Guest Post: “We Get By with a Little Help from Our…” by Vincent Scott

So, love’s great, right? All types. It’s a fascinating quirk of brain chemistry that leaves us caring about each other so much we’ll sacrifice resources and fight against oppression for someone else’s wellbeing. Spending time with people you love is, to my mind, what life is all about. I just want to preface this with that little disclaimer, so nobody feels like I’m attacking love or romance.

Let’s talk about how we often centralize romance in fiction, how friendships get short shrift, and how the romance that we get is usually pretty one dimensional. First, let me own a bias. I’m asexual and aromantic. If you’re not familiar, that means I don’t experience sexual or romantic attraction. Platonic love is my everything. So, romance and sex don’t usually top the list of priorities for me in any storytelling context. That said, from a distance, I’m all for it. Unfortunately, fiction has gotten into some bad habits when it comes to dealing with friendships and romantic relationships.

Friendships are rarely given the focus they deserve. They are one of the most common types of relationships people have in their lives, and yet rarely do they get any nuance. In most fiction, friends are just there. They’re taken for granted. A friend is a person you talk to about your dating angst. It’s not uncommon in a lot of fiction for the entirety of two people’s platonic relationship to consist of them talking about their paramours. I’m not saying friends don’t do that with each other, but is that everything you do with your friends? In reality, friendships have just as much drama and excitement as romantic relationships. There is a moment when two people become friends, and it’s an exciting and fraught moment filled with insecurity, hope, and intrigue. There are events that cause those relationships to deepen, and tragically sometimes friendships end, and those endings can be heartbreaking.

Meanwhile the general lack of focus on platonic connection undercuts romantic relationships. Healthy romantic relationships have a platonic component. The old cliché is two people don’t get along, but it secretly means they like each other. In every longstanding romantic relationship I’ve ever encountered, the people involved liked one another. They had common interests. Two people have to be something when they’re not in the throes of sexual ecstasy or performing grand romantic gestures. Most of us are going to spend the lion’s share of our time together in sweatpants farting into the couch cushions, a set of circumstances that is far from the pinnacle of grand romance.

Sometime when you’re reading a romance novel, a story with romantic subplot, or watching a movie or television show that falls into the trope “two good looking people alone in a room: they’ve got to get together,” ask yourself, “Do these two actually have anything in common?” To be clear, I’m not saying everything in common. Great friendships are often defined by the differences between people, but amidst the differences there have to be points of commonality.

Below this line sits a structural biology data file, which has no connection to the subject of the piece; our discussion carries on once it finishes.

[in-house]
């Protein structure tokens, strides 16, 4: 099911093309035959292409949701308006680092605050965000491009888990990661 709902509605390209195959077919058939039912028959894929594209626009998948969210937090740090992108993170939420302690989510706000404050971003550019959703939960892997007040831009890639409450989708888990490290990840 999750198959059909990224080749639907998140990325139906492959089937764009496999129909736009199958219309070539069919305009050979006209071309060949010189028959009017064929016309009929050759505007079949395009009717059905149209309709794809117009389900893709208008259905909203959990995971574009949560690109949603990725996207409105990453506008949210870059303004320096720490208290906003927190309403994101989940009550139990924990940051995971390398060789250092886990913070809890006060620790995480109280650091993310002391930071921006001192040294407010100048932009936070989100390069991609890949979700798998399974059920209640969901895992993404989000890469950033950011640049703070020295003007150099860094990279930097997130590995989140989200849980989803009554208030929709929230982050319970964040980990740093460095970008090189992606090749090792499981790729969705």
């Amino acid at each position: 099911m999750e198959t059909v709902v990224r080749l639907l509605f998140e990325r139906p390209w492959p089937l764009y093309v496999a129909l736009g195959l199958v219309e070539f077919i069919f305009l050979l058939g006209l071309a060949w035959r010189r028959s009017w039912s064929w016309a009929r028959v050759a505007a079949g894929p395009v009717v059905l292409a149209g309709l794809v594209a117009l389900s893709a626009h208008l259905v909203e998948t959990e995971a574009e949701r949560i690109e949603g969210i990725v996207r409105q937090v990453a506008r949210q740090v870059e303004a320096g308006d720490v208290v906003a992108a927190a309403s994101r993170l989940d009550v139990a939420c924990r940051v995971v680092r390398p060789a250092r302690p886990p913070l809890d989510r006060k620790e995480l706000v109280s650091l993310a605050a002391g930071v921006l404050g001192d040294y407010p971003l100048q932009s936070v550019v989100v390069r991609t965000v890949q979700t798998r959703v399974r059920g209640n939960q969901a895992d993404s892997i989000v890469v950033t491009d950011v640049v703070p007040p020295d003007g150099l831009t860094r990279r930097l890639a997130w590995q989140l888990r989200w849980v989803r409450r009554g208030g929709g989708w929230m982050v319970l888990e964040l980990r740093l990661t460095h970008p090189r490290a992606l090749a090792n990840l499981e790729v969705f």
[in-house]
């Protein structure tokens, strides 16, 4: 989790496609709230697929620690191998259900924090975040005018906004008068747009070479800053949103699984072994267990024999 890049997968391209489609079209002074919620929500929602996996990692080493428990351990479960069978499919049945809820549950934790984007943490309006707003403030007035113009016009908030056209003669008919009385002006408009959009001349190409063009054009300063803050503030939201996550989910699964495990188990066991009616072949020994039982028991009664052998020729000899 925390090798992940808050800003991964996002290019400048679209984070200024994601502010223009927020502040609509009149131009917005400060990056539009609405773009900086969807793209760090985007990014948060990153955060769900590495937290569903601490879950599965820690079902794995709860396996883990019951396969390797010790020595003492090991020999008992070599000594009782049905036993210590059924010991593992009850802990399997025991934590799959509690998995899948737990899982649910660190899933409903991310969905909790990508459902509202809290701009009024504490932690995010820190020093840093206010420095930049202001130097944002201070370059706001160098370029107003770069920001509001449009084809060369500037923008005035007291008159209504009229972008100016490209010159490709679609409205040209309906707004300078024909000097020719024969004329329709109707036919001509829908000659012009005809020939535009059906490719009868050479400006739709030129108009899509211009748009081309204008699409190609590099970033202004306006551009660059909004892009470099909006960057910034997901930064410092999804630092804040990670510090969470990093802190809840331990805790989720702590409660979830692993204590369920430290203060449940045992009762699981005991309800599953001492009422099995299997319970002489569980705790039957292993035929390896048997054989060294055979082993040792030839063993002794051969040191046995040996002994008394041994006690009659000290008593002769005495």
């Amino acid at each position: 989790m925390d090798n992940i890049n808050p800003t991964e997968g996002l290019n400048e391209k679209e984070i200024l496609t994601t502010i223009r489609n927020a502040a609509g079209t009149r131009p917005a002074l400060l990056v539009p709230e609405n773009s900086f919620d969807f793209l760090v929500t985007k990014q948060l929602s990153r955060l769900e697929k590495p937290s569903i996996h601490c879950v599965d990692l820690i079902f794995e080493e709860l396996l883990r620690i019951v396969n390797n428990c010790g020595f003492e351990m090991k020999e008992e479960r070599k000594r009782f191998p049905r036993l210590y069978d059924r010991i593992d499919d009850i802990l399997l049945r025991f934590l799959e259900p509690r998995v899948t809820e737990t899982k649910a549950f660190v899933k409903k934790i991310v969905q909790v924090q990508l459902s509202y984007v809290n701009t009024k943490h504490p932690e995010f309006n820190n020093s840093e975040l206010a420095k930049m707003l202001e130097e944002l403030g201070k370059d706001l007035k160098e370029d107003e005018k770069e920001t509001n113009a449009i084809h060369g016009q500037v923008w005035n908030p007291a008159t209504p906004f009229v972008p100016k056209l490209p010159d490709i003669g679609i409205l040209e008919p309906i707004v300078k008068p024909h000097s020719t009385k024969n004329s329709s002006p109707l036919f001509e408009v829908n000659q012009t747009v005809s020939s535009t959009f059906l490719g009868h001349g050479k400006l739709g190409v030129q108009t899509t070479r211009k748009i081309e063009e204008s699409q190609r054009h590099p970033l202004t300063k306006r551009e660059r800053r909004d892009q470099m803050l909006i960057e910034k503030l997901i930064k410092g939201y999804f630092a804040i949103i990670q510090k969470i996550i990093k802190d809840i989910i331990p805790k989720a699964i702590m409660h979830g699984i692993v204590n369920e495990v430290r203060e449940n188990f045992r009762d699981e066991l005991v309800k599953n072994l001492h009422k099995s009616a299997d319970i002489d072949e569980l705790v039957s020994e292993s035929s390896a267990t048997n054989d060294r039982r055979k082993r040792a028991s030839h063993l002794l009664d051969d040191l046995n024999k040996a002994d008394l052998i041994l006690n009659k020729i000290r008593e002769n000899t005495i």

Cover of THE HEREAFTER BYTES: A FUNNY SCI-FI NOVEL by Vincent ScottSo, why does this happen? The honest answer: it’s easy tension. Two good looking people, they don’t get along, but they’re so good looking. How could they not be interested in each other? It’s plausible they would date, then their totally incompatible personalities give writers a deep well of conflict and drama to draw from. And frankly, that’s okay. Who among us hasn’t leaned into a trope or two? Let those who have no ink on their fingers throw the first pen. However, it does become a problem when it’s done so ubiquitously that it starts to influence people’s conception of real-world relationships.

Here’s the thing: fiction matters. It has real-world implications. Fiction without diversity normalizes a segregated world. Fiction with diversity challenges the status quo. Fiction rife with fundamentally incompatible romantic relationships makes fraught, tense, and incompatible romantic relationships seem normal. Meanwhile, when we treat friendships like they’re set dressing, we end up with a society where nobody puts the time and effort into maintaining friendships that they deserve.

So, what’s to be done? Well, next time you’re writing a romantic relationship, ask yourself, “What do these two do when they’re just hanging out?” In the space between grand romantic gestures and passionate lovemaking, who are they to each other? Do they like the same movies? Maybe they both like to cook. Maybe they’re big board game nerds. That doesn’t mean you can’t have the grand romantic gestures and the passionate lovemaking; just add the platonic love as well.

Next time you’re writing a friendship, ask yourself, “What holds these two together as friends?” There must have been moments in the past when they could have drifted apart. Why didn’t they? What do they see in each other that the myriad other people they’ve met in their lives didn’t quite appreciate? Who is this friend to your protagonist besides a useful literary device to move the plot along or an excuse to explicitly state some romantic subtext?